I've always had a semi-fascination with words since I was four years old. One of my earliest and most-vivid memories is being slightly less than five years old (I do know I was not in kindergarten) and writing in a little notebook with a pencil my parents had given me.
The problem is that I did not know how to write, so I just scribbled. Later, I asked my father if any of those scribbles looked like words. He said one looked like "deer," or perhaps "dear." Either way, I was in awe. I had made a word!
Later, I became interested in the roots of words, and how one word was related to another.
So imagine how impressed I was when I found that the words "holy," "whole," "healthy," and "hale" all came from the same root word.
It means that when you are healthy, you are whole and happy.
At the opposite end you have words made from the root "di," such as "divide," "disease" (dis-ease), "diabolical," and "devil."
When you're healthy you're happy and whole, and when you are not you are diseased (lack of ease), and divided within yourself. If this lack of wholeness becomes profound, then you can become diabolical...devilish.
This dis-ease that can become diabolical has been noticed for a long time. I like to use this: "Then Jesus asked him, 'What is your name?' 'My name is Legion,' he replied, 'for we are many.'"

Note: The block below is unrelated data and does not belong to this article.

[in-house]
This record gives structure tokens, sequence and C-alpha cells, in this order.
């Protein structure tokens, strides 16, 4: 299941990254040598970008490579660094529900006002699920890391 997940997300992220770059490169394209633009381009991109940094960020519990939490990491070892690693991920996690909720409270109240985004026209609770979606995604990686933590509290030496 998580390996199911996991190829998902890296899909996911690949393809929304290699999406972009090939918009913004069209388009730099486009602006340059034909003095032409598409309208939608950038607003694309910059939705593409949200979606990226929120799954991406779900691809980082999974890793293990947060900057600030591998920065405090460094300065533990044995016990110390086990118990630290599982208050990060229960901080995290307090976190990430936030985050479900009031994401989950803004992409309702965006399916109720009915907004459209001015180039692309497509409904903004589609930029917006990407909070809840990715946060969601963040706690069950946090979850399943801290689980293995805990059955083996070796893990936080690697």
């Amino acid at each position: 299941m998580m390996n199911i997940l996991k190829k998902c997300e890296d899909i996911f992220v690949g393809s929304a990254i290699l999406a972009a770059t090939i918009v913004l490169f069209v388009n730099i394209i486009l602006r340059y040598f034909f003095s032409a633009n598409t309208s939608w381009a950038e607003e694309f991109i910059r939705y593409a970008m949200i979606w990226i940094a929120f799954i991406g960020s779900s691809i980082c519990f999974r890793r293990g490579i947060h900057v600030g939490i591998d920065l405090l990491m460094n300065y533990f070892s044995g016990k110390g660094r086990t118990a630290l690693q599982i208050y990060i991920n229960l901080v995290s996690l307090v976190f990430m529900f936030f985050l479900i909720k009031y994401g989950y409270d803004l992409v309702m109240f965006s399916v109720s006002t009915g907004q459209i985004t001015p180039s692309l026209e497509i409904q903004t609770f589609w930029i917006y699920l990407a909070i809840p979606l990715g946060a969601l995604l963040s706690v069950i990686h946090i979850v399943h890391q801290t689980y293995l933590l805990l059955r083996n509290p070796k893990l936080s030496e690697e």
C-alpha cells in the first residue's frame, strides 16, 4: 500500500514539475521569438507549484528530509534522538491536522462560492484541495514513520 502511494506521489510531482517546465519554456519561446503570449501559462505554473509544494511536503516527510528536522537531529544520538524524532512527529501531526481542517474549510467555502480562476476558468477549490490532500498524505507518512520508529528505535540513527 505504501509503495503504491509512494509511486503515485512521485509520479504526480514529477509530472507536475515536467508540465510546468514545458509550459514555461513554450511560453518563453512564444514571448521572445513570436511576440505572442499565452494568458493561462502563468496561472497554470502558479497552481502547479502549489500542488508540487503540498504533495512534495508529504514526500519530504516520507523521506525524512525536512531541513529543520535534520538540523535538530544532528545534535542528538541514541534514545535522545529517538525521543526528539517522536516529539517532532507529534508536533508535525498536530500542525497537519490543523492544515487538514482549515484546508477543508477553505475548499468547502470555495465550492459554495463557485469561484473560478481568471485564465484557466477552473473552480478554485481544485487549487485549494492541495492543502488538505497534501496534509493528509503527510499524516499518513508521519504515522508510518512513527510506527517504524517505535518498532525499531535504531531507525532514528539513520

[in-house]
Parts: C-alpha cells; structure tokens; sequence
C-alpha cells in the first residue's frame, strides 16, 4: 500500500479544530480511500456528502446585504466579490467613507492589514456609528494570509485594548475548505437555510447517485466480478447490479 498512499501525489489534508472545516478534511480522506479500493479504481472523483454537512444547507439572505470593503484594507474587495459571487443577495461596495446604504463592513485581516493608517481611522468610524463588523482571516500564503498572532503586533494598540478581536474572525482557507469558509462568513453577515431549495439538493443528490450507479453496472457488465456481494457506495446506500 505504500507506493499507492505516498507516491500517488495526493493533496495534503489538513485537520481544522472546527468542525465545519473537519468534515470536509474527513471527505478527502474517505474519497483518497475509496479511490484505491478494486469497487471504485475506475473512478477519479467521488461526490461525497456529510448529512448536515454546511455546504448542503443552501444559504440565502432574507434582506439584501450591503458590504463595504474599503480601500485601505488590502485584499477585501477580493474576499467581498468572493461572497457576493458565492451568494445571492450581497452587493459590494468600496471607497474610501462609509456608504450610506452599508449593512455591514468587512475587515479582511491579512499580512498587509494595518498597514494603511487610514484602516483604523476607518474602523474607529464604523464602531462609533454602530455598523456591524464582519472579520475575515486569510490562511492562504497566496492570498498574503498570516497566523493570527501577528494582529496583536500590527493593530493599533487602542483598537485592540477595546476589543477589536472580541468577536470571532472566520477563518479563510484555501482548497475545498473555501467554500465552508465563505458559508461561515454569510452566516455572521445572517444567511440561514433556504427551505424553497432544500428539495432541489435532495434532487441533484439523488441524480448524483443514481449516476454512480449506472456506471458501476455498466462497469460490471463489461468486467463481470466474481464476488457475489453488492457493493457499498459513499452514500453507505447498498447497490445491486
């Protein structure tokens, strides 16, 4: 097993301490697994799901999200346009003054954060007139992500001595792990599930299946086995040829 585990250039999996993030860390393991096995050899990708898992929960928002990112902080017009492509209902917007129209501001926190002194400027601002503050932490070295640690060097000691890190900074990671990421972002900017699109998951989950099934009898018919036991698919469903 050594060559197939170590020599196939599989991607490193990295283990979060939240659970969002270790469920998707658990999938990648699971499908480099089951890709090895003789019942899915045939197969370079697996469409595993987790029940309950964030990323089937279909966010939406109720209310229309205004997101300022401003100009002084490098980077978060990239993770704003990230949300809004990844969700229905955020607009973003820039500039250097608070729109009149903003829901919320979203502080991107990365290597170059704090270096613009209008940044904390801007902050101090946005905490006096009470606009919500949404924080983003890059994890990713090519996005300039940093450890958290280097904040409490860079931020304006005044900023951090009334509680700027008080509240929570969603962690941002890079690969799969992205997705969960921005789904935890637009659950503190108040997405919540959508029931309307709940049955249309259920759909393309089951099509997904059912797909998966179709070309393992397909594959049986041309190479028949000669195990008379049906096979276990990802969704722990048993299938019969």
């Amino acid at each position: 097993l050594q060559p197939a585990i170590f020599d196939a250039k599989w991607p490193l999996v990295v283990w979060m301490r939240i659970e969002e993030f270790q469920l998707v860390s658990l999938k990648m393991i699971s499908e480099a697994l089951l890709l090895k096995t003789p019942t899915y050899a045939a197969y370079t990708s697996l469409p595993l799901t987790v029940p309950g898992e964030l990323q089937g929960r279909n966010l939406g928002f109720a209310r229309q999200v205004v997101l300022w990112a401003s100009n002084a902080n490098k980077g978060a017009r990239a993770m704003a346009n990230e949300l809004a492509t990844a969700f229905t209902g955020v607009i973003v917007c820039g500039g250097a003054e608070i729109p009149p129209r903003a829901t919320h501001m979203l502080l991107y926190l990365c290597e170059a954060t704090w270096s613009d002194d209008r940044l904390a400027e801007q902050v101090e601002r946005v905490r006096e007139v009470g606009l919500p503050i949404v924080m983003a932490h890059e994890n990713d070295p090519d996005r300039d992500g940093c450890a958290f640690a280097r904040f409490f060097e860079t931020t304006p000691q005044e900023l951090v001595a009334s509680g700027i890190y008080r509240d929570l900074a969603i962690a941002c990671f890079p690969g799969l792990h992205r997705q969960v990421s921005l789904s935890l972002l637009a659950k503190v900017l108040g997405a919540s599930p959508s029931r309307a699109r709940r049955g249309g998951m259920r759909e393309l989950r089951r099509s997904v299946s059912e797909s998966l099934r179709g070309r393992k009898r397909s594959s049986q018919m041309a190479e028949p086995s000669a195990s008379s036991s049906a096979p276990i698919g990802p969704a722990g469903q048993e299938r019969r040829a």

A Roman legion at that time was 6000 men (sometimes "Mob" is used instead of "Legion." I prefer "Mob" myself).
Either way, it points out that when you have splits within your personality, then you have problems. The more split you are inside, the worse the problems.
And that brings me, at long last, to the concept of narcissism.
A narcissist is someone who is split inside. The best researchers can describe it is that the self of a narcissist is like a bunch of islands in a sea: none are connected, and each self does not know about the other.
This is why someone at the outer limits of splitting, say a psychopath, can murder someone, mutilate them, have sex with the corpse (which is what many serial killers do), then sit down to eat dinner with their family as if nothing happened. The self that committed the horrors is not connected to the self eating dinner.
Scary, huh? You bet.